Keyword | CPC | PCC | Volume | Score | Length of keyword |
---|---|---|---|---|---|

reduced density matrix | 1.87 | 0.4 | 3777 | 12 | 22 |

reduced | 1.79 | 0.9 | 597 | 71 | 7 |

density | 1.26 | 0.6 | 6887 | 43 | 7 |

matrix | 1.71 | 0.9 | 7206 | 95 | 6 |

Keyword | CPC | PCC | Volume | Score |
---|---|---|---|---|

reduced density matrix | 0.06 | 0.9 | 3241 | 9 |

reduced density matrix functional theory | 0.15 | 1 | 5314 | 71 |

reduced density matrix calculation | 0.26 | 0.3 | 3777 | 65 |

reduced density matrix wiki | 0.27 | 0.9 | 407 | 73 |

reduced density matrix theory | 1.53 | 0.6 | 7350 | 48 |

reduced density matrix entanglement entropy | 1.85 | 0.1 | 8394 | 60 |

reduced density matrix example | 0.94 | 0.3 | 9075 | 87 |

calculate reduced density matrix | 1.36 | 1 | 8165 | 5 |

one electron reduced density matrix | 0.34 | 0.7 | 6922 | 43 |

eigenvalue of reduced density matrix | 0.33 | 0.1 | 5651 | 18 |

density matrix functional theory | 0.95 | 0.3 | 2492 | 38 |

It is known as the reduced density matrix of on subsystem 1. It is easy to check that this operator has all the properties of a density operator. Conversely, the Schrödinger–HJW theorem implies that all density operators can be written as for some state .

A very useful property of the density matrix is that when taking the trace Tr Tr of its square ρ2 ρ 2, we obtain a scalar value γ γ that is good measure of the purity of the state the matrix represents. For normalized states, this value is always less than or equal to 1, with the equality occurring for the case of a pure state:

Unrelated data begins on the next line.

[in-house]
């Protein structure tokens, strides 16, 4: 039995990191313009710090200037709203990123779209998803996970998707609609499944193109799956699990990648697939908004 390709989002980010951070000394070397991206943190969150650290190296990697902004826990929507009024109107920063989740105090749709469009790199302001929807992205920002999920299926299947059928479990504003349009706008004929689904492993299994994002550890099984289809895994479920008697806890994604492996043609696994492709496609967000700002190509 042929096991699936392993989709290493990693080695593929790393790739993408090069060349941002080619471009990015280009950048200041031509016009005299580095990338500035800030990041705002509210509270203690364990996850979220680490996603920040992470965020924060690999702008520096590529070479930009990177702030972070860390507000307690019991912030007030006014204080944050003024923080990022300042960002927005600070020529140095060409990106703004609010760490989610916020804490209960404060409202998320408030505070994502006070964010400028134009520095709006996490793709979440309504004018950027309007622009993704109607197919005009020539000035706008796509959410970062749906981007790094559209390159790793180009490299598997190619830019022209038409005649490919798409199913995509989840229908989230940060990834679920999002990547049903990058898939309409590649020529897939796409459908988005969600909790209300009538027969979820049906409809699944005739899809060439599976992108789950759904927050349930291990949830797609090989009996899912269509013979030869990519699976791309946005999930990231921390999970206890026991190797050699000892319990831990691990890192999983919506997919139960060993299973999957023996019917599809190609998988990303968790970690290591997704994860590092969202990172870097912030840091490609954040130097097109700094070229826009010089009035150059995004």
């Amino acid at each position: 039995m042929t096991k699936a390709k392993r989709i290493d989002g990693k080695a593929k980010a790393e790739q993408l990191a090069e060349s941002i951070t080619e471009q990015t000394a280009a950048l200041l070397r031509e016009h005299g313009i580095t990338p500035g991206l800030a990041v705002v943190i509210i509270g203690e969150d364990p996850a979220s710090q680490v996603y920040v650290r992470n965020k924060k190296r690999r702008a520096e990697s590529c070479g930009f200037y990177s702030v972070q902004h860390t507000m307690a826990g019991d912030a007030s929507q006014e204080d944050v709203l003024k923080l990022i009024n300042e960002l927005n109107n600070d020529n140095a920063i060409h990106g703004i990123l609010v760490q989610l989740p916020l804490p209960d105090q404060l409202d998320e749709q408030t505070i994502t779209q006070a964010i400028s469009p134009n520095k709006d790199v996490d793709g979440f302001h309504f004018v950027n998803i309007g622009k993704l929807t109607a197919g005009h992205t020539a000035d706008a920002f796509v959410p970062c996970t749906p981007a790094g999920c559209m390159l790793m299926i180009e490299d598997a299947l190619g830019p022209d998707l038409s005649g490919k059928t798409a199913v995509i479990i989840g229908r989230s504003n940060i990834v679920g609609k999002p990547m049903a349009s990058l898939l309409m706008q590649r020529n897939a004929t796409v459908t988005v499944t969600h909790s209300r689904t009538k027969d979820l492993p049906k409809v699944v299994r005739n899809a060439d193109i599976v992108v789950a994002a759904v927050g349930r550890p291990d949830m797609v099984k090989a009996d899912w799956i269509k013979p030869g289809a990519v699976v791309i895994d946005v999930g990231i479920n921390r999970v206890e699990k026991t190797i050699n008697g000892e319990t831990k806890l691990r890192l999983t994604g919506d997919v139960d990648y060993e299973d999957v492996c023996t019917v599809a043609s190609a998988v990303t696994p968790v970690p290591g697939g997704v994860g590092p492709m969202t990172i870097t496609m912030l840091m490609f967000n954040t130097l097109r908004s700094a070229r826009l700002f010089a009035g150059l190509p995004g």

The reduced matrix is defined as the partial trace of the density matrix. Let A, B be finite dimensional Hilbert spaces, and let there be a T such that T ∈ L ( A ⊗ B) (i.e., T is a linear operator on A ⊗ B ), then the partial trace of T, represented as T r B [ T] in L ( A), is defined by:

Reduced density matrices obtained from the density matrix ρAB representing a composite state of the subsystems A and B, are always pure or mixed depending upon whether ρAB is separable or entangled. Both ρA and ρB are always mixed even if ρAB is pure, provided A and B are entangled.